ORGULLO LATINO

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A woman talks through the window to a Cuban man drinking coffee on the street outside

Cafecito: The Cuban Coffee Steeped in Tradition

Edwar Andrés Salinas Tovar tells us why a cafecito means something a little different to every one of us.

¿Nos tomamos un cafecito?

For us, having a cafecito is often a ritual; a special moment; an experience. It gives us the opportunity to discuss important things – or simply chismear. 

The cafecito experience is part of what it means to be Latino and it has crossed borders with us. 

In fact, according to recent data shared by the National Coffee Association (NCA), our demographic is one of the ethnic groups that drink the most coffee in the country.

To us, drinking coffee early in the morning is crucial. It's a ritual that sets the tone for the day. As well as during the day. And, come to think about it, late into the night.

A cafecito can bring together different cultures and strengthen social networks. It can evoke memories of home. It's part of our heritage that has been passed down for generations.

It can also connect different Latino cultures in the US as Martin Mayorga, CEO and founder of Mayorga Coffee, notes. 

Martin was born in Guatemala but grew up in Latin American countries before arriving in Miami. Here, he spent a lot of time with Cuban immigrants and experienced how cafecito permeates all aspects of Latino social life – no matter where you're from.

As he explained in an interview with Perfect Daily Grind: "In Miami, coffee is deeply ingrained in our culture. It's part of our childhood [and] heritage. Miami has been ahead in the social aspect of coffee consumption for decades. The social aspect of coffee was powerful, and still is."

A cafecito sits on top of a menu in café

A Brew Steeped in Tradition

One of the reasons cafecito is so important is because each community has its own traditions, Miami-based Cuban chef and cookbook author Lourdes Castro tells us that it is "more than just a coffee".

"In Miami, no Cuban meal is complete without a cafecito," she says. "A well-made cafecito has sweet crema floating over strong espresso coffee."

Edwar Andrés Salinas Tovar, a Colombian coffee expert and the co-founder of Rodson Coffee explains why it differs across different cultures. 

He says: "Depending on the Latin American country, it may be called black coffee or, in Colombia, we call it tinto. For Cubans, the experience involves the café Cubano, a very concentrated coffee with brown sugar. Venezuelans, again, enjoy a mild black coffee called guayoyo or a black coffee with milk called marrón."

These traditions come from the fact that so many of our cultures have a rich heritage of growing coffee. Coffee is woven into life for so many of us, and it means something different for each of us.

This is why each household and family has their own different way of doing it. But Edwar says that it isn't how you make it that's important – it's the fact that it allows you to enjoy the moment.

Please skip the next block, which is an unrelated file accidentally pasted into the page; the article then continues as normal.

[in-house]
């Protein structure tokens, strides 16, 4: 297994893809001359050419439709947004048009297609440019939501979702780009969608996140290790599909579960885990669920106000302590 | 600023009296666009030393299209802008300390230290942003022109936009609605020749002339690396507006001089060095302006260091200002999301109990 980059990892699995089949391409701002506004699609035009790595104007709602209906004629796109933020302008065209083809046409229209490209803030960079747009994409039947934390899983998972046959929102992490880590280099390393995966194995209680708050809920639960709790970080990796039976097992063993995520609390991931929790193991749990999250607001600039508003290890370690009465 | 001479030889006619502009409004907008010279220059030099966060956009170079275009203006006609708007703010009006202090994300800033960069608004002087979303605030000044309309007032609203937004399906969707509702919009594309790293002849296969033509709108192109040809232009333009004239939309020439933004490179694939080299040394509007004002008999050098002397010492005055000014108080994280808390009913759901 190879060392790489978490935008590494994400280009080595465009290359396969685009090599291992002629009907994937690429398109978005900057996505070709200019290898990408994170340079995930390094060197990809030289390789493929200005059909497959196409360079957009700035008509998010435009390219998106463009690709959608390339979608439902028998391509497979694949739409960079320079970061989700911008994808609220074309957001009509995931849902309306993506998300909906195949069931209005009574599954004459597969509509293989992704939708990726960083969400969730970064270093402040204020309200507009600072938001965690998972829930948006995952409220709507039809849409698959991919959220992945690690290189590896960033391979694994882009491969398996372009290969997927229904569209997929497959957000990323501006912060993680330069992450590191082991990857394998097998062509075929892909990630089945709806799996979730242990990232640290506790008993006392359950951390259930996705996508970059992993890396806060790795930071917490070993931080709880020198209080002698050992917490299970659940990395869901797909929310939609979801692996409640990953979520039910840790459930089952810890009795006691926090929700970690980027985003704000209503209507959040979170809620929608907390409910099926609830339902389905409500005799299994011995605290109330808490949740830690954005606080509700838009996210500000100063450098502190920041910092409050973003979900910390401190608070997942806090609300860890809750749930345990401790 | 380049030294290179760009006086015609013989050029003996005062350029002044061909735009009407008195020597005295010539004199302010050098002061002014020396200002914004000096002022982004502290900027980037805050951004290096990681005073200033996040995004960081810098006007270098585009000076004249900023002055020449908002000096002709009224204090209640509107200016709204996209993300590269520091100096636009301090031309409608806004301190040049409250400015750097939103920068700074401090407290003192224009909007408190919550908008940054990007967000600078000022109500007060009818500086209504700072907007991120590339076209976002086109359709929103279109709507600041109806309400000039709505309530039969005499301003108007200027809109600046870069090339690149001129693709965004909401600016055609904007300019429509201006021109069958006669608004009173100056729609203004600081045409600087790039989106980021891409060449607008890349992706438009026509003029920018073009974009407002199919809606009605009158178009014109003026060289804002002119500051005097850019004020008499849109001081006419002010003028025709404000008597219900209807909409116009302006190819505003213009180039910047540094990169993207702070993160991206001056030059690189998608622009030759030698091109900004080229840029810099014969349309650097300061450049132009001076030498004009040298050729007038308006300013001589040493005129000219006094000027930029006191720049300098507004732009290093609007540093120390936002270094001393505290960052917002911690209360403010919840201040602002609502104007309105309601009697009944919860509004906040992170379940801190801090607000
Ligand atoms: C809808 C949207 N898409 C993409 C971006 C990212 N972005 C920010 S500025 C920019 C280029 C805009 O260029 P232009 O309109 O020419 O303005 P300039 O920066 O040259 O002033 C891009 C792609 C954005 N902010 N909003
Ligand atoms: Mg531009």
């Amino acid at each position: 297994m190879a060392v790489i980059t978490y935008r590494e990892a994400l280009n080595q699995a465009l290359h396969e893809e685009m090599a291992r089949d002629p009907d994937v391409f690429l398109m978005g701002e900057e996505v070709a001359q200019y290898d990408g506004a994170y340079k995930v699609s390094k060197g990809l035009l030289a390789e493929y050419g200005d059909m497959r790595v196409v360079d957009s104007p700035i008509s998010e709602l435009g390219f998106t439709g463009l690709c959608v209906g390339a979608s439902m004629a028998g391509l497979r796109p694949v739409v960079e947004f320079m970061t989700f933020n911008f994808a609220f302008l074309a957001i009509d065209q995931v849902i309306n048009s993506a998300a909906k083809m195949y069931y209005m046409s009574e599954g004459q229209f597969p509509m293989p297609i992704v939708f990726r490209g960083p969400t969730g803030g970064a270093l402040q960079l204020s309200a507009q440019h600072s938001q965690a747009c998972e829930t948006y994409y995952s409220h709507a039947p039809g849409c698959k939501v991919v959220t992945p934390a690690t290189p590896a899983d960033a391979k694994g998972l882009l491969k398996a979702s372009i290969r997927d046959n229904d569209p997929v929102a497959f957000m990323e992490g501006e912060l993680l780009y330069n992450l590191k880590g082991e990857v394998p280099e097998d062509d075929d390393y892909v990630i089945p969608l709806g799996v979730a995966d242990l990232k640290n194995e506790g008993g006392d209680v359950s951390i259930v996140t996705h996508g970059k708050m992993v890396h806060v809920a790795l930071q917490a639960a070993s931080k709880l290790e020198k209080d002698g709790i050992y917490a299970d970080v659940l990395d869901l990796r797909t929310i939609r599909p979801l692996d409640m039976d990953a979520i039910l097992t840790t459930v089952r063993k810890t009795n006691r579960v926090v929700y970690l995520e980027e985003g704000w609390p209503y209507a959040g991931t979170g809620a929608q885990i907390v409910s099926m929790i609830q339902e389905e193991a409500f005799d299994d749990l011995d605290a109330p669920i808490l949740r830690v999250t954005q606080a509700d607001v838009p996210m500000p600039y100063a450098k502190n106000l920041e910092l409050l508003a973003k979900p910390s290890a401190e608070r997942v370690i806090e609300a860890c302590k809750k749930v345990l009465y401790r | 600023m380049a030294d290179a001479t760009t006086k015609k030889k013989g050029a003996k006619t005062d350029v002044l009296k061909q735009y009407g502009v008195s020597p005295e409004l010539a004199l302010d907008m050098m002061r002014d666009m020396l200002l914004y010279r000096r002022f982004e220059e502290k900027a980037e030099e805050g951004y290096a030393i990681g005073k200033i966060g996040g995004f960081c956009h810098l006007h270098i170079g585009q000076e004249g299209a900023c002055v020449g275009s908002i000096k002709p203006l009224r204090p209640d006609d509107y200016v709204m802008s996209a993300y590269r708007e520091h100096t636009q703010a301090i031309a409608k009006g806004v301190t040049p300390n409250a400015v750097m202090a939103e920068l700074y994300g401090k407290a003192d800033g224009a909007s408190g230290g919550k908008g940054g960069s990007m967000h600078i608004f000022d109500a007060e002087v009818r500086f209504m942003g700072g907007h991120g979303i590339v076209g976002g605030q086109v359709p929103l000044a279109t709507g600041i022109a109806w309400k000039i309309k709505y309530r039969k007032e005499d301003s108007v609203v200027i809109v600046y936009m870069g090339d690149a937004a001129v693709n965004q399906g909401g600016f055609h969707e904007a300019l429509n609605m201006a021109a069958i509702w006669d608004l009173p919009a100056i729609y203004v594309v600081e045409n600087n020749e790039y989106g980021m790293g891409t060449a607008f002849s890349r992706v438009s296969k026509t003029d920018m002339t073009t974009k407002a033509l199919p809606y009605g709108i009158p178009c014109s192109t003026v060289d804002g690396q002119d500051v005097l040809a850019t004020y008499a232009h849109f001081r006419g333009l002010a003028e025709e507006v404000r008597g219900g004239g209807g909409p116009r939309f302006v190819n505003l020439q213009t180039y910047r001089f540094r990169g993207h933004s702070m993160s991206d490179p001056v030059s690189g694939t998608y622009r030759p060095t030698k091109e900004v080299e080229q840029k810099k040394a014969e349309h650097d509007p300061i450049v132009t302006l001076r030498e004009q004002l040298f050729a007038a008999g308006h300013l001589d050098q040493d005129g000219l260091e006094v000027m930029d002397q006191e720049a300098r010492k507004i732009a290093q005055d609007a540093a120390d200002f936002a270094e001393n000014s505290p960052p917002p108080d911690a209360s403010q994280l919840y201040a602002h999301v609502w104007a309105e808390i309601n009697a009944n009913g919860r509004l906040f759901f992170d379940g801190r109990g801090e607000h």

Drink it with or without milk, put sugar in, use drip or espresso. Who cares? It really doesn't matter – as long as you enjoy it.

"The best coffee in the world is the one you like the most," Edwar reminds us.

Streetside café in Cuba with an awning that reads

Coffee's Nostalgic Ties to Latino Heritage

"We have a close relationship with coffee, a lot of us directly or indirectly began the consumption of coffee when we were young," Edwar says. "As a Colombian, coffee is part of my daily life."

This is especially true in coffee-producing countries where entire families and communities work together on coffee farms.

In Colombia, for instance, there are over 550,000 families that grow coffee. But it is not just the farmers, it is the entire value chain.

"It's not just about growing coffee, there are also coffee pickers, people who transport it, roasters, café owners and staff, and many more," Edwar explains.

All of these people are intricately connected through coffee. 

Martin shares how he remembers seeing adults drinking cubanos all around Miami as a child. The adults shared stories about their native countries, many of which they left behind with nothing but their clothes on their backs. What they brought with them was their stories, their past, and their traditions, including making cafecito for friends and family.

"Cuban migrants view coffee as part of their culture," Martin says. "They see coffee as part of their youth. They've got memories of their grandma making coffee."

For us, coffee is forever associated with family and friendship. 

It's also why cafecito is about much more than just a cup of coffee, explains Martin: "It's our history, our memories with loved ones, our connection to our land. It's home."


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